Autoimmune Diseases

In a healthy individual, the immune system can distinguish between the body’s own cells and foreign bodies/cells. If an error in this process occurs, the immune system fights the body’s own cells. The consequences are inflammation and damage to the organs. This is possible because the development of adaptive immunity is complex and prone to failure.

 There are more than 80 types of autoimmune diseases.

Typical autoimmune diseases include:

  • Rheumatism
  • Type 1 diabetes
  • Multiple sclerosis
  • Vasculitis
  • Myasthenia gravis
  • Celiac disease
  • Graves’ disease
  • Inflammatory bowel diseases

The mechanisms underlying autoimmune diseases are not fully understood.

Note: It is estimated that 7% of the people living in the USA (about 24 million) are affected by autoimmune diseases. Additionally, women are more affected than men.

Possible mechanisms of autoimmune diseases

One possible explanation identifies the thymus as the trigger. The development and maturation of T lymphocytes (T stands for the thymus origin) take place in this organ. The processes are dependent on the transcription factor Foxn1. It is a regulatory protein. The protein coordinates genes that reside in the epithelial cells of the thymus. These genes attract progenitor cells to the thymus and control the subsequent differentiation into mature T cells.

Defense via MHC (major histocompatibility complex) proteins

Macrophage-engulfs-bacterium

Image: “A macrophage, engulfs and digests a foreign bacterium” by Philschatz. License: CC BY 4.0

The adaptive immune response is dependent on T cells and B cells (produced in the bone marrow). Antibodies are able to recognize antigens. Antigens are proteins derived from pathogens that need to be combated in the body. The antibodies attach to the antigens and the pathogens are “marked”. Furthermore, it is also possible that they will be directly rendered harmless. T cells, however, only respond after being notified by other body cells (B cells, macrophages, dendritic cells) that fragments of peptides (proteins from pathogens) are present.

They are aided by T cell receptors. From a chemical point of view, this happens via MHC proteins. These MHC proteins are able to bind multiple protein fragments. The fragment results from the protein breakdown.

Presentation at the cell surface 

On the cell surface, the peptide-MHC complex is visible. Once these complexes contain foreign peptide, the T receptors of the T cells can recognize them. The complex is destroyed as an infected cell. However, it is also possible that other immune cells are stimulated initially, which in turn destroy the infected cell.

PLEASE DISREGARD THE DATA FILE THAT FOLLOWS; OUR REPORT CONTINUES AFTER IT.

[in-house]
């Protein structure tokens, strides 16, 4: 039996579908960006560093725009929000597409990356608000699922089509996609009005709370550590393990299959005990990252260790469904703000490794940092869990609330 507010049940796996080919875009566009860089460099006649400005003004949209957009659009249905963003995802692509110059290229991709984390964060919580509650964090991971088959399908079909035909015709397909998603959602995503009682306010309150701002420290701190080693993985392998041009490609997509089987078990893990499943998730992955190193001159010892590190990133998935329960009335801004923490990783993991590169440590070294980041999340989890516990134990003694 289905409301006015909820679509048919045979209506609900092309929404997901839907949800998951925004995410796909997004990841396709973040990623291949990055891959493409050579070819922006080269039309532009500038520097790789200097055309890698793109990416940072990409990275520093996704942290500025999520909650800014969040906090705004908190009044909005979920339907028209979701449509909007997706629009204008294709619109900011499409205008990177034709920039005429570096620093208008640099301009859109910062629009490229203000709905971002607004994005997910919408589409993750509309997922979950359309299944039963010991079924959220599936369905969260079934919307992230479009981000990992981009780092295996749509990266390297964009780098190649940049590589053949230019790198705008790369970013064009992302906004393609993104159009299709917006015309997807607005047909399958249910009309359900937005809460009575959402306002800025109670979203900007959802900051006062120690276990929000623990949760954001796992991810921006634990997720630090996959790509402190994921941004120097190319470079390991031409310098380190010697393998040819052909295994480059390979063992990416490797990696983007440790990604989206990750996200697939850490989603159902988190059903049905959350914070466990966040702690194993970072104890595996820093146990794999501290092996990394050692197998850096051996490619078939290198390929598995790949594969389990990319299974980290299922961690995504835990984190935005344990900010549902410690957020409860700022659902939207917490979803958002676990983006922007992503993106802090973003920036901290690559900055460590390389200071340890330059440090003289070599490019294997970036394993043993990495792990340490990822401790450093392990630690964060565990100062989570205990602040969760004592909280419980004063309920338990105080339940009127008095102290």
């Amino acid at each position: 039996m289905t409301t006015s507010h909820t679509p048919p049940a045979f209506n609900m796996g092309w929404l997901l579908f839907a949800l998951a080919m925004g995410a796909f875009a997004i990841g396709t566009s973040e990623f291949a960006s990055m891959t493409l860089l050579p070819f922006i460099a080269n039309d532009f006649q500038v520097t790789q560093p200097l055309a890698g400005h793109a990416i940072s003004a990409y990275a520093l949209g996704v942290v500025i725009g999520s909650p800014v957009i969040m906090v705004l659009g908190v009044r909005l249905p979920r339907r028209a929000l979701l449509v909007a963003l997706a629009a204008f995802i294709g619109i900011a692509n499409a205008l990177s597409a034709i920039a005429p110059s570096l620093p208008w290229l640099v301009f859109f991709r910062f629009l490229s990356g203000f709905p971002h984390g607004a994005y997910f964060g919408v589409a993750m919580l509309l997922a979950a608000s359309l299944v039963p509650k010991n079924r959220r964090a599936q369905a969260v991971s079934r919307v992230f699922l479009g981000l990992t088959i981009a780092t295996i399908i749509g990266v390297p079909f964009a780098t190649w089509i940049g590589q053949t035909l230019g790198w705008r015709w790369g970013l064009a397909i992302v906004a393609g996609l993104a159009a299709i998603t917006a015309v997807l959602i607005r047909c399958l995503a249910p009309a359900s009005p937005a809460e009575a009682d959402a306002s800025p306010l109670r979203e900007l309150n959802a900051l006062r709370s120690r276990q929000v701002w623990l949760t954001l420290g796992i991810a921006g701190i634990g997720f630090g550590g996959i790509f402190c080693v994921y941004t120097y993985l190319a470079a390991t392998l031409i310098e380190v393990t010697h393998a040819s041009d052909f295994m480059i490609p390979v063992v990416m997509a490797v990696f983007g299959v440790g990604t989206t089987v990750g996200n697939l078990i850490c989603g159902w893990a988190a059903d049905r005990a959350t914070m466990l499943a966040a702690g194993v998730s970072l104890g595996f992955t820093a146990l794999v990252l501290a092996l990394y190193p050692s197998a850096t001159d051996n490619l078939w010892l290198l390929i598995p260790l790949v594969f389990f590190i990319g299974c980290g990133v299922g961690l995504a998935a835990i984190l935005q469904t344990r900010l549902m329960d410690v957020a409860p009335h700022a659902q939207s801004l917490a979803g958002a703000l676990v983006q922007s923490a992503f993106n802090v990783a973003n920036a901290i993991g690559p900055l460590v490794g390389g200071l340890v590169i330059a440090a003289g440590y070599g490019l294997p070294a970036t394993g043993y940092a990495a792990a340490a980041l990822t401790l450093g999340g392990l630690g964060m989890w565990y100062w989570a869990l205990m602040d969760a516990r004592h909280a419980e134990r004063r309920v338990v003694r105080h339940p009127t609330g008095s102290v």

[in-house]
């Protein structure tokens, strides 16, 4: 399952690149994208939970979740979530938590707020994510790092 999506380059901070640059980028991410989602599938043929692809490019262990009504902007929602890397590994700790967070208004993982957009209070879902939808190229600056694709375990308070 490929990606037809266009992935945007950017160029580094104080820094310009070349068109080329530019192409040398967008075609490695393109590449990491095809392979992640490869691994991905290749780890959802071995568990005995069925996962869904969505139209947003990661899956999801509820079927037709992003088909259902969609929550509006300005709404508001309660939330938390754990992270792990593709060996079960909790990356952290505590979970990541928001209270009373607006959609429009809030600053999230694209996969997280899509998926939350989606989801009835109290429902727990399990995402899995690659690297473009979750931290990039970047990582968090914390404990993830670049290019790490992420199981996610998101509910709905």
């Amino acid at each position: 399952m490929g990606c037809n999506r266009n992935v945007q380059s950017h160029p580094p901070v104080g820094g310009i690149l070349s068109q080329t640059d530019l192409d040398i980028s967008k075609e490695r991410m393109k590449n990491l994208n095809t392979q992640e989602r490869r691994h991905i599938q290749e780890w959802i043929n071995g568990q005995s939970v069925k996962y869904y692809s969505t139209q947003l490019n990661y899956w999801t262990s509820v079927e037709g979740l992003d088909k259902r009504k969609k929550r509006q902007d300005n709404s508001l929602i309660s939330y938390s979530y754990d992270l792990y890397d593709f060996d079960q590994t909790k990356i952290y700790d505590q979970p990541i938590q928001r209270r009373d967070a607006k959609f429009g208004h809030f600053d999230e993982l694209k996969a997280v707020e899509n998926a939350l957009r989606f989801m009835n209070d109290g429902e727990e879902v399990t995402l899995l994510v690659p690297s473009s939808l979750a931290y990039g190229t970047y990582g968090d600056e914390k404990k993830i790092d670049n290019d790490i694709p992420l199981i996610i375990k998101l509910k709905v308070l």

Occurrence of T receptors 

T receptors occur virtually at random. In the thymus, T cells receive different T receptors. The T cells are also trained, so they are able to distinguish foreign substances from their own. They also have to tolerate their own structures.

Note: T cells must first be trained to tolerate endogenous substances.

T-cell-activation.svg

Image: “T-cell activation” by Hazmat2. License: Public domain

The learning process is carried out in several steps 

Initially, only the T cells that are able to recognize MHC molecules on the cell membranes survive. This eliminates initial confounding factors. In the next step, the T cells that react too violently to cells that are marked with the protein fragments must be eliminated. This refers to negative selection where the cell reacts to the foreign material but does not do so appropriately. Negative selection is not yet completely understood.

The process takes place in the thymus. The T cells are ‘shown’ all the proteins present in the body. This may be referred to as a test process. T cells that react here later initiate the autoimmune processes in the body. The aim of the body is to eliminate all the improperly responding cells and to produce only those that are able to distinguish and react exclusively to foreign peptides.

Note: The body’s T cell training aims to prevent the onset of autoimmune diseases.

It is not clear how autoimmune disorders arise. For example, in type 1 diabetes, it is striking that the autoimmune disease often follows acute disease. While the immune system is successful in cases of acute illness, the defense cells subsequently attack the insulin-producing beta cells of the pancreas.

Symptoms of autoimmune diseases include:

  • Fatigue
  • Low-grade fever
  • Hair loss
  • Skin rashes
  • Numbness of the feet and hands
  • Swelling and redness
  • Achy muscles

However, it is worth noting that each patient might have his/her own unique symptoms. For instance, a patient with type 1 diabetes may experience weight loss, fatigue, and extreme thirst.